pyrrhiccomedy: catwinchester: evieplease: i…

pyrrhiccomedy:

catwinchester:

evieplease:

iamthebadwolf85:

taste-like:

nem sirok csak 65ezren belementek a szemembe

A crowd of 65,000 sings ‘Bohemian Rhapsody’ perfectly while waiting for a Green Day concert

THIS. IS. PERFECTION.

@catwinchester

Amazing! 

1. how the fuck did Green Day follow that

2. you know, we have fun here, with the word “meme,” but according to meme theory, which is an actual thing pioneered by reptilian human impersonator Richard Dawkins in his 1976 book The Selfish Gene, most of what we call memes are very unsuccessful memes. A meme, in the scientific sense – if one is generously disposed to consider memetics a science on any particular day – is an idea that acts like a gene. That is, it seeks to replicate itself, as many times as possible, and as faithfully as possible.

That second part is important. A gene which is not faithful in its replication mutates, sometimes rapidly, sometimes wildly. The result might be cancer or a virus or (very very very rarely) a viable evolutionary step forward, but whatever the case, it is no longer the original gene. That gene no longer exists. It could not successfully reproduce itself.

The memes we pass around on the internet are, in general, very short lived and rapidly mutating. It’s rare for any meme to survive for more than a year: in almost all cases, they appear, spread rapidly, spawn a thousand short-lived variations, and then are swiftly forgotten. They’re not funny anymore, or interesting anymore. They no longer serve any function, and so they’re left behind, a mental evolutionary dead end.

This rendition of Freddie Mercury’s immortal opera Bohemian Rhapsody is about the most goddamned amazing demonstration of a successful meme I’ve ever seen. This song is 42 years old, as of 2017. FORTY TWO YEARS OLD. And it has spread SO far, and replicated itself across the minds of millions of people SO faithfully, that a gathering of 65,000 more or less random people, with nothing in common except that they all really like it when Billie Joe Armstrong does the thing with the guitar, can reproduce it perfectly. IN PERFECT TIME. THEY KNOW THE EXACT LENGTH OF EVERY BRIDGE. THEY EVEN GET THE NONSENSE WORDS RIGHT. THEY DIVIDE THEMSELVES UP IN ORDER TO SING THE COUNTER-CHORUS. 

“Yeah, Pyrrhic, lots of people know this song.”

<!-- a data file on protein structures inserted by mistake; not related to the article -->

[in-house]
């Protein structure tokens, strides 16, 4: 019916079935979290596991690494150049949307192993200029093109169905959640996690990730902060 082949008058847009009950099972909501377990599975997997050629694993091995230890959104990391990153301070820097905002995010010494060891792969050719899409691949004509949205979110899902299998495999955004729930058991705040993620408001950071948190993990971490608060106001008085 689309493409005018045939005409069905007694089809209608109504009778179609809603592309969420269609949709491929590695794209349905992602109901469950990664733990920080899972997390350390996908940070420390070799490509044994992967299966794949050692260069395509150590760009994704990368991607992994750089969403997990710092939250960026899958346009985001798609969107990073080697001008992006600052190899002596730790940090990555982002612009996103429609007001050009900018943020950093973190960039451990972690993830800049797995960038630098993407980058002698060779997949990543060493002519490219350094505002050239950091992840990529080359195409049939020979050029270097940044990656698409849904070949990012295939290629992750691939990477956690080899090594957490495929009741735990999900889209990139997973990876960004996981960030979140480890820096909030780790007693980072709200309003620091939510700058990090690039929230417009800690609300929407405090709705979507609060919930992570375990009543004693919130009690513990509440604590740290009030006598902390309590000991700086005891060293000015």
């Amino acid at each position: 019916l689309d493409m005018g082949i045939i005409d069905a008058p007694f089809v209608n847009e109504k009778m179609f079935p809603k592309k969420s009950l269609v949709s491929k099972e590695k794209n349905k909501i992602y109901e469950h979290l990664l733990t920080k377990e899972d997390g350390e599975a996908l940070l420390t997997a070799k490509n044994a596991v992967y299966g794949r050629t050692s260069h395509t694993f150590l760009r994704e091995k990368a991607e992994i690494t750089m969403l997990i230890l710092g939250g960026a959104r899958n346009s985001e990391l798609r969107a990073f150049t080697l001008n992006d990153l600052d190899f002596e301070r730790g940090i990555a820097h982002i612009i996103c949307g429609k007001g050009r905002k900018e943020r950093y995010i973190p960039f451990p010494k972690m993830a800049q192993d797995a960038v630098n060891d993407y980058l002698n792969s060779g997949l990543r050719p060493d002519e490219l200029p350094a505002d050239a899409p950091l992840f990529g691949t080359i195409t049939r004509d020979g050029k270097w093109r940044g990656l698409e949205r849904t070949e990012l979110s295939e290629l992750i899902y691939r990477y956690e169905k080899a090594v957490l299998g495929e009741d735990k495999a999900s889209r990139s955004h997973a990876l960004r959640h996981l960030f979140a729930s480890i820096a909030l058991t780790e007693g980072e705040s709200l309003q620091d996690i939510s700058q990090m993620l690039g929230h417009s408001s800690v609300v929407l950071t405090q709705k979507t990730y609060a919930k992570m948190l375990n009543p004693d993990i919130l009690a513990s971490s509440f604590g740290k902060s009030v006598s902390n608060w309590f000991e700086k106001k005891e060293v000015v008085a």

Listen, you glassy-eyed ninny: our species’ ability to coherently pass along not just genetic information, but memetic information as well, is the reason we’re the dominant species on this planet. Language is a meme. Civilization is a collection of memes. Lots of animals can learn, but we may be the only animal that latches onto ephemera – information that doesn’t reflect any concrete reality, information with little to no immediate practical application – and then joyfully, willfully, unrelentingly repeats it and teaches it to others. Look at how wild this crowd is, because they’re singing the same song! It doesn’t DO anything. It’s not even why they showed up here today! If you sent out a letter to those same 65,000 people that said, “Please show up in this field on this day in order to sing Bohemian Rhapsody,” very few of them would have showed up. But I would be surprised to meet a single person in that crowd who joined in the singing who doesn’t remember this moment as the most amazing part of a concert they paid hundreds of dollars to see.

And they’re just sharing an idea. It’s stunning and ridiculous. Something about how our brains work make us go, “Hey!! Hey everybody!! I found this idea! It’s good! I like it! I’m going to repeat it! Do you know it too?? Repeat it with me! Let’s get EVERYBODY to know it and repeat it and then we can all have it together at the same time! It’s a good idea! I’m so excited to repeat it exactly the way I heard it, as loudly as I can, as often as possible!!”

This is how culture happens! This is how countries happen! Sometimes a persistent, infectious idea – a meme – can be dangerous or dark. But our human delight at clutching up good memes like magpies and flapping back to our flock to yell about them to everyone we know is why we as a species bothered to start doing things like “telling stories” and “writing stuff down.”

“That’s a lot of spilled ink for a Queen song, Pyrrhic.”

Man I just fucking love people.